STEVE: And you’re the guy who, when that thing first came out…anybody who follows jazz was saying – and I know you’re going to hate this – was saying things like, “There’s a new Miles” or – and I’m not just talking about trumpet players – “There’s a new Coltrane” And they were saying, “This guy is a guy who is THE guy to watch. This guy is going to be THE jazz musician.” Then the next album comes out and people are still talking like that. What did you think about all this when you were first hearing this kind of reaction?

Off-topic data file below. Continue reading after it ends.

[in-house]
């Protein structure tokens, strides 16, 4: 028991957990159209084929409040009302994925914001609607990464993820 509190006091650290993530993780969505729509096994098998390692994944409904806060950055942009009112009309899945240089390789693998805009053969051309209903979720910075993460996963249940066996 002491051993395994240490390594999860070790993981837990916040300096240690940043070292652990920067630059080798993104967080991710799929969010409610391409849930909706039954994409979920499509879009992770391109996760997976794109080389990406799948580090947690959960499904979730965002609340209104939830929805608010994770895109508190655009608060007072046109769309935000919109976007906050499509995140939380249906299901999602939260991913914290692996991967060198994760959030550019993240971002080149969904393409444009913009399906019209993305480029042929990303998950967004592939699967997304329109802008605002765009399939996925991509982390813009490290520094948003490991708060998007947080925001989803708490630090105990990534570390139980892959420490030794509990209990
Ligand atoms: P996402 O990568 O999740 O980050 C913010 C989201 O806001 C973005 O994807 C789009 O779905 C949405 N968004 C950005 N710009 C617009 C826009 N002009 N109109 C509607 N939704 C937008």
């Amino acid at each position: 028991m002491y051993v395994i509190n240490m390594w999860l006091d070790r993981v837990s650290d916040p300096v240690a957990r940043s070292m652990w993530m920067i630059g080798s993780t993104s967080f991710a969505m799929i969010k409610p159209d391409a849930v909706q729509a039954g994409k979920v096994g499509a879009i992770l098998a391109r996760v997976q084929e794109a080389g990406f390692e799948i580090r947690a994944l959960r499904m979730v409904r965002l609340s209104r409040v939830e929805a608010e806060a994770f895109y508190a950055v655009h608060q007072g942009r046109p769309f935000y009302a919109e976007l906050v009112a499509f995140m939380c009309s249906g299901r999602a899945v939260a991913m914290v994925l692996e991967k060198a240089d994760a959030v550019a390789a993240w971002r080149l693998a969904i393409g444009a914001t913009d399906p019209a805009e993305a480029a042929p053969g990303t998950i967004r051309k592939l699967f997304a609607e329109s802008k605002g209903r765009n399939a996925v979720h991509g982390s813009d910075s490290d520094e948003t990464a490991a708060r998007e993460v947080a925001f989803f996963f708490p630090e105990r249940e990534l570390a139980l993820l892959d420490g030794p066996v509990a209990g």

WYNTON: Well, when I was fifteen I went down to a club and sat in with Sonny Stitt. My father was playing with him. And Sonny Stitt told me, “Man, you’re going to be great in this music. I know it. I can see this kind of thing.” Oh, that meant something to me. I thought about that all the time. So I expected that I would be great. And then I saw Sonny Stitt when I was eighteen and I went up to him in a club and said, “I’m Wynton Marsalis” and he didn’t remember me at all. (laughs) But still, those words of encouragement made me think that I had the portential. I figured Sonny Stitt has heard everybody play. And from when I was in high school the word would be on the grapevine that there’s a cat in New Orleans that can play. So when I first came to New York everybody on the scene would treat me like I could play but I couldn’t. So as they started to hear me play they were like, “Well, I don’t know. Maybe he can play but he don’t sound like he can play.” (laughs) By that time – when I released my first album – I had already gone through realizing that I had a long way to go…..I never really had any identity crisis when I was coming up…It was not like in the old days when you had like five jazz trumpet players and somebody would say, “Miles sounds like Fats Navarro. Well, he had to go deal with Fats Navarro. He (Miles Davis) told me once, “Man, you wouldn’t believe how much trumpet Fats Navarro would be playing.” He said when he first came to New York, Fats Navarro would make him stand underneath him…and play all that trumpet in his ear. He said he’d go home ready to cry. Well I never really had that type of situation. I mean the musicians that I respected were much older than me. I expected them to cut my head and they did. I never thought of being in competition with Clark Terry or Sweets Edison or any of the musicians from that other era. And my identity…I never really wondered about it because, unfortunately, I sounded like myself. People be saying I sound like Miles or Clifford Brown. I’d be thinking to myself, “I wish I sounded like them!”